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Ethics: Emergencies and Obligations - Part 4 - Interlude on Voluntarism
Last time, I talked about individual rights as the basis for politics rather than making politics an enforcement of some particular ethical system.
I also said I'd explain the relevance to emergencies in the "next installment", but I've realized that I can pause here to make an important point. It's related to ethics and politics, but not to emergencies. We'll get back to emergencies next time.
I want to talk about voluntarism. Individual rights are, essentially, the legal mechanism to forbid the initiation of physical force. Murder, theft, censorship, etc. are all violations of individual rights and are all instances of the initiation of physical force. Rights also set limits on acceptable behavior of government agents when they are using force retaliatively. (Or they may be procedural in nature; as with last time, I'm ignoring such cases.)
This is not a coincidence. Force and rights are linked concepts, unlike (as I explained last time) wrongness and illegality.
If politics is not used to implement any particular ethical system, many people who want it to be used that way will be upset. A political system of the kind I advocate will not stifle their free exercise of their ethical system — it will, however, prevent them from imposing it upon others without their consent. That is where the line must be drawn in civil society. Human interaction should be voluntary.
The requirement of voluntarism does not prohibit the various government programs that are so popular. Strike the word "government" and its implication of mandatory adherence, and you're free to set up a private program with the same goals.
Take Social Security. (Please!) I don't want to be involved. Today, participation is mandatory. Under the kind of political system I advocate, a private group would be allowed to set up a transfer system like Social Security, but participation would be voluntary.
That's right: If you want Social Security, you can have it. Feel free to arrange it among yourselves. But you can't drag anyone in (like me) who's unwilling. This is win-win — you have the system you want, and I can stay out of it. The only potential source of unhappiness here is if you had been planning to play me for a sucker, taking more from me than you'd give back. (If that's the case, you should be ashamed of yourself — I have no sympathy for would-be thieves.)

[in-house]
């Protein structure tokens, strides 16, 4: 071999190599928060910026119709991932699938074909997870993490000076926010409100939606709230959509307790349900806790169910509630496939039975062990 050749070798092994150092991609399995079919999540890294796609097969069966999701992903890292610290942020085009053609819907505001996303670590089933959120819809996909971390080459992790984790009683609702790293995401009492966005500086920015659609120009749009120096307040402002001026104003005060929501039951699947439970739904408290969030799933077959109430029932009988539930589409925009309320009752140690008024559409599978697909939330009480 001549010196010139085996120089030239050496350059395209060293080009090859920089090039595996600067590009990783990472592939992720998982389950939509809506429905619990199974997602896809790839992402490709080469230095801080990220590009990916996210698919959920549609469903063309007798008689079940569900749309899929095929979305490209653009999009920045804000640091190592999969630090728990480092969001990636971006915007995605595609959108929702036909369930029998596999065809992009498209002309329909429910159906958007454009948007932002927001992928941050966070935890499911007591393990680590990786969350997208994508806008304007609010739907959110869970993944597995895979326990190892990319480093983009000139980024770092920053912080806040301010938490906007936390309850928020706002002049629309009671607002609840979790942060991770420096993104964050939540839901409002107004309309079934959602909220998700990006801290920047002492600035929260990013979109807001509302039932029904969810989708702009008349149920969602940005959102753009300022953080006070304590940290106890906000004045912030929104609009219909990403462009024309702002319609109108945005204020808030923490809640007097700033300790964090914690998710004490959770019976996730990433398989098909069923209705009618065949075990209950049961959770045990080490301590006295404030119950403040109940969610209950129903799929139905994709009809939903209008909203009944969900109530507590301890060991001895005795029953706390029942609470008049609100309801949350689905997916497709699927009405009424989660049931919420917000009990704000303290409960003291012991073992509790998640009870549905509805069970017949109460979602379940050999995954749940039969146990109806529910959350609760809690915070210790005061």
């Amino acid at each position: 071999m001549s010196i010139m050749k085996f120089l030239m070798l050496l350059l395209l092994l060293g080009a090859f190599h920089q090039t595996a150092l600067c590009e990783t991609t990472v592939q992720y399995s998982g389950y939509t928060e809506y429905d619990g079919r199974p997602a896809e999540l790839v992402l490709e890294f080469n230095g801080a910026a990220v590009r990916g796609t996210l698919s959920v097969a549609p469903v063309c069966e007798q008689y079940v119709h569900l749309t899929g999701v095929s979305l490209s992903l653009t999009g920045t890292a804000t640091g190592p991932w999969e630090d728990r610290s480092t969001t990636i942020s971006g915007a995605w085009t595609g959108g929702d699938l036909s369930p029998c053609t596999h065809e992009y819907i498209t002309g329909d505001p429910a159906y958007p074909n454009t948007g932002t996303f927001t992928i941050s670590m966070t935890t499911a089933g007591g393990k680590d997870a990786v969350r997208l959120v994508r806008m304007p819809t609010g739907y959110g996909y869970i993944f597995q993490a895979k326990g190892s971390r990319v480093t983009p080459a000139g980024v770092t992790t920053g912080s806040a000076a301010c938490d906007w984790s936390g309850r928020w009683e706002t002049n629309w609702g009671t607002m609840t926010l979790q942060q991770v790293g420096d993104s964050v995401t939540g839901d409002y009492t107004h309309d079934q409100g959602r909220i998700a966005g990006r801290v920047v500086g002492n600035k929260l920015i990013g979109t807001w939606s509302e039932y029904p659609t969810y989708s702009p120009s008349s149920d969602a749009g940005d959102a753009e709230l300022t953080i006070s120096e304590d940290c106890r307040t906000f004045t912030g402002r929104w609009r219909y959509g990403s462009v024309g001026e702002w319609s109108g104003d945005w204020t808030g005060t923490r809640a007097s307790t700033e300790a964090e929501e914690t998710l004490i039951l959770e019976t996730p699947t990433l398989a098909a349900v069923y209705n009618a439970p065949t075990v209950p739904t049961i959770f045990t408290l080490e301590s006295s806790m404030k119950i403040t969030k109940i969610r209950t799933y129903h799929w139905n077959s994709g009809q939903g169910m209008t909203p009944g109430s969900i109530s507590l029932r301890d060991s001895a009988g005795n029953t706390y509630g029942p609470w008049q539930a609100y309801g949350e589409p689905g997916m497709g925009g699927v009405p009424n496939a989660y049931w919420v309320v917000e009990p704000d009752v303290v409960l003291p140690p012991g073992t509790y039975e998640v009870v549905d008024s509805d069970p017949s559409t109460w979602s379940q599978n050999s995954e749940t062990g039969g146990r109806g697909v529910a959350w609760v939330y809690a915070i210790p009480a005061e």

You want universal health care? Set up a private organization to pool resources and administer the system. You want welfare? Set up a private organization to pool resources and administer the system. You want subsidies? Set up a private organization to pool resources and administer the system. Sensing a pattern?
If someone's cheating, kick them out. If someone's not paying their dues, kick them out. (And feel free to price discriminate to make the system more "progressive" — you can do that, too! Soak the rich, baby!)
It is a great tragedy that so many people with good intentions (by their own standards) seek to foist their plans upon everyone through the strong arm of the government, rather than yielding to individual rights and voluntarism. When you have a good idea for a government program, stop and ask yourself, "Why does everyone have to participate?" You may discover that a program whose members are like-minded about its value will be more successful than one with members who hate it and want out.
Think about single-payer universal health care. Lots of people want it. It's popular. The people who like it should create a private system to implement it, and they should forget about trying to bring people like me into the fold. They could do it today. Nothing is stopping them. Except, perhaps, the half-realized, half-evaded fear that the system won't work unless it can siphon off money from the rich to pay for everyone else's expenses. But this should not stop them. George Soros comes to mind as a rich person who might agree to it. Convince them voluntarily, and implement it amongst yourselves.
But leave me out of it.